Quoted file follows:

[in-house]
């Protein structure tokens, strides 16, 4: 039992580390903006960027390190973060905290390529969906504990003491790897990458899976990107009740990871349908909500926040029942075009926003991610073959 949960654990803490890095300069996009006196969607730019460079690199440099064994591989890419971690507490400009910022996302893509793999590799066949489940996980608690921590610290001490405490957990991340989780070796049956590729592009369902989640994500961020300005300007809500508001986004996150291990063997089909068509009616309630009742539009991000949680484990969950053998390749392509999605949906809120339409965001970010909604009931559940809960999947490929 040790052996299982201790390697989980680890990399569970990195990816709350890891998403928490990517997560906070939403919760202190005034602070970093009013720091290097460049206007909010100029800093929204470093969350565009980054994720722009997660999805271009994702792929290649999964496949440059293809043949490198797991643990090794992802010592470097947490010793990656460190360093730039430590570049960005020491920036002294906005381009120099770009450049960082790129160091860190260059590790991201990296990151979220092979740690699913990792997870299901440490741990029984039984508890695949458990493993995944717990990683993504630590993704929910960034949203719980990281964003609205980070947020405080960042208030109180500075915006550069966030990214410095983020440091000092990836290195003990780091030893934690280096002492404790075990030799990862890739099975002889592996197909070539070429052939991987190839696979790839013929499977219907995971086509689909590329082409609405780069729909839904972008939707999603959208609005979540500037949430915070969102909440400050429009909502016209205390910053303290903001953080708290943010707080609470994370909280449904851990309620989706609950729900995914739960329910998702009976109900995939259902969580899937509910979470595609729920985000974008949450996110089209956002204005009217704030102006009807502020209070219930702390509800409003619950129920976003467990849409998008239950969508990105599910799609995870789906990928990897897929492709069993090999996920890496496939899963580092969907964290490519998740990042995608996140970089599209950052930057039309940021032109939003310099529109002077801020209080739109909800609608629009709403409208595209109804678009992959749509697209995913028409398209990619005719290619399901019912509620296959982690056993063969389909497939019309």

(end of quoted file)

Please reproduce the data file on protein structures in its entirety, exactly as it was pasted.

[in-house]
């Protein structure tokens, strides 16, 4: 039992580390903006960027390190973060905290390529969906504990003491790897990458899976990107009740990871349908909500926040029942075009926003991610073959 949960654990803490890095300069996009006196969607730019460079690199440099064994591989890419971690507490400009910022996302893509793999590799066949489940996980608690921590610290001490405490957990991340989780070796049956590729592009369902989640994500961020300005300007809500508001986004996150291990063997089909068509009616309630009742539009991000949680484990969950053998390749392509999605949906809120339409965001970010909604009931559940809960999947490929 040790052996299982201790390697989980680890990399569970990195990816709350890891998403928490990517997560906070939403919760202190005034602070970093009013720091290097460049206007909010100029800093929204470093969350565009980054994720722009997660999805271009994702792929290649999964496949440059293809043949490198797991643990090794992802010592470097947490010793990656460190360093730039430590570049960005020491920036002294906005381009120099770009450049960082790129160091860190260059590790991201990296990151979220092979740690699913990792997870299901440490741990029984039984508890695949458990493993995944717990990683993504630590993704929910960034949203719980990281964003609205980070947020405080960042208030109180500075915006550069966030990214410095983020440091000092990836290195003990780091030893934690280096002492404790075990030799990862890739099975002889592996197909070539070429052939991987190839696979790839013929499977219907995971086509689909590329082409609405780069729909839904972008939707999603959208609005979540500037949430915070969102909440400050429009909502016209205390910053303290903001953080708290943010707080609470994370909280449904851990309620989706609950729900995914739960329910998702009976109900995939259902969580899937509910979470595609729920985000974008949450996110089209956002204005009217704030102006009807502020209070219930702390509800409003619950129920976003467990849409998008239950969508990105599910799609995870789906990928990897897929492709069993090999996920890496496939899963580092969907964290490519998740990042995608996140970089599209950052930057039309940021032109939003310099529109002077801020209080739109909800609608629009709403409208595209109804678009992959749509697209995913028409398209990619005719290619399901019912509620296959982690056993063969389909497939019309």